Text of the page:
Very much. But to understand the connection, we have to go back to the so-called Golden Age of contemporary capitalism, to the period between 1945 and 1975.
It was a period of rapid growth in both the core and underdeveloped economies, growth fueled in part by the massive reconstruction of Europe and East Asia after the devastation of World War II, and in part by the new institutionalized socio-economic configuration under the new Keynesian state. A key aspect of the latter was severe state controls on market activity, aggressive use of fiscal and monetary policies to minimize inflation and recession, and a relatively high wage regime to stimulate and maintain demand.
So what happened?
Well, this period of high growth ended in the mid-1970s, when the core economies were immersed in stagflation, that is, in the coexistence of low growth with high inflation, which neoclassical economic theory assumed impossible.
However, stagflation was but a symptom of a deeper cause, namely the reconstruction of Germany and Japan, as well as the rapid growth of industrializing economies such as Brazil, Taiwan and South Korea, added a enormous productive capacity and increased global competition, while social inequality, within each country, and between countries, globally limited the increase in purchasing power and demand, thus eroding the profit rate. The drastic rise in the price of oil in the 1970s only made matters worse.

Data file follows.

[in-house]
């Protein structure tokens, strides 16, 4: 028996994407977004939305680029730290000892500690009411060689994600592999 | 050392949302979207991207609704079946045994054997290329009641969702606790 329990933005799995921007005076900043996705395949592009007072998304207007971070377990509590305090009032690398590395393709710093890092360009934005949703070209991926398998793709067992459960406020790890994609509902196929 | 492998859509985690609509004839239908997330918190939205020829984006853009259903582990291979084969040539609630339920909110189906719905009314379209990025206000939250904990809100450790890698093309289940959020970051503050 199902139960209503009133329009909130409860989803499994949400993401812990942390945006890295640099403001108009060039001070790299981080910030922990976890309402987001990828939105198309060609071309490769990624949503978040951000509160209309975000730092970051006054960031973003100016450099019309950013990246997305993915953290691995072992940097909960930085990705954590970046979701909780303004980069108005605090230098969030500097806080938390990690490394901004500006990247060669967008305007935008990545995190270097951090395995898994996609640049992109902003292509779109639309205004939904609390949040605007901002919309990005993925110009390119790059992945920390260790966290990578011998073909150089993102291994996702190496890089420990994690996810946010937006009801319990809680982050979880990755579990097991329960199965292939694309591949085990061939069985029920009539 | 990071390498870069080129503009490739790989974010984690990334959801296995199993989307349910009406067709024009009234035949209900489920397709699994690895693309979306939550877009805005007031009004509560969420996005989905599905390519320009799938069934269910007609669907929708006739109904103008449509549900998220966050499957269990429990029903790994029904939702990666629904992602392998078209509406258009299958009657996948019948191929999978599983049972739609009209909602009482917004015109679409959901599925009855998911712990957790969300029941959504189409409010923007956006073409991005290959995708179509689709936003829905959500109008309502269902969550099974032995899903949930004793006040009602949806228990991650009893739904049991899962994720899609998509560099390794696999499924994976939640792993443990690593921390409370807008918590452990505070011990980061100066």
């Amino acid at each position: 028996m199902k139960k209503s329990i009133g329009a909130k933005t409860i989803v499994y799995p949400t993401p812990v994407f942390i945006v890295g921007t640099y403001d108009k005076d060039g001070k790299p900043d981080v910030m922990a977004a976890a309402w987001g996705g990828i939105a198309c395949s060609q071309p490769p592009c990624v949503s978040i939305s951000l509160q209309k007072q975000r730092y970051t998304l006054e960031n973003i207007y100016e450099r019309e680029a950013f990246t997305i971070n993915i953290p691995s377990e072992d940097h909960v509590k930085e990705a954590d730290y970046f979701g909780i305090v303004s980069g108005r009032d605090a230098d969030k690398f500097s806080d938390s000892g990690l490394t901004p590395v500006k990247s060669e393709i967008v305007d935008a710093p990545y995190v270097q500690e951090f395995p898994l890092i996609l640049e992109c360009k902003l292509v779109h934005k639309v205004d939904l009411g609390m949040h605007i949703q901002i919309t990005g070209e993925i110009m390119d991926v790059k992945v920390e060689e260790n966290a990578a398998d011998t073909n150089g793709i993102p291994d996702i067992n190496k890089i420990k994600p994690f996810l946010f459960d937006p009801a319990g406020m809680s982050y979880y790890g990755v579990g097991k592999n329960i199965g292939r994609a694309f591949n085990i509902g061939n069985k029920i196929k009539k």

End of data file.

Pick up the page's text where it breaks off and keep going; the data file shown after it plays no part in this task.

How did capitalism try to solve the crisis of overproduction?
Capital tried three ways out of the quagmire of overproduction: neoliberal restructuring, globalization and financialization.
What did the neoliberal restructuring consist of?
Neoliberal restructuring took the form of Reaganism and Thatcherism in the North and structural adjustment in the South. The objective was the reinvigoration of capital accumulation, which was achieved: 1) by removing state restrictions on growth, use and flows of capital and wealth; and 2) redistributing income from the poor and middle classes to the rich, in accordance with the theory that this would motivate the rich to invest and fuel economic growth.
The problem with this formula was that, by redistributing income in favor of the rich, it strangled the income of the poor and the middle classes, thus restricting demand, without necessarily inducing the rich to invest more in production. .
In fact, neoliberal restructuring, which became widespread in the North and South throughout the 1980s and 1990s, had poor records in terms of growth: average global growth was 1.1% in the 1990s. and 1.4 in the 1980s, while the average in the 1960s and 1970s, when interventionist policies were dominant, was 3.5% and 2.54%, respectively. Neoliberal restructuring could not end stagflation.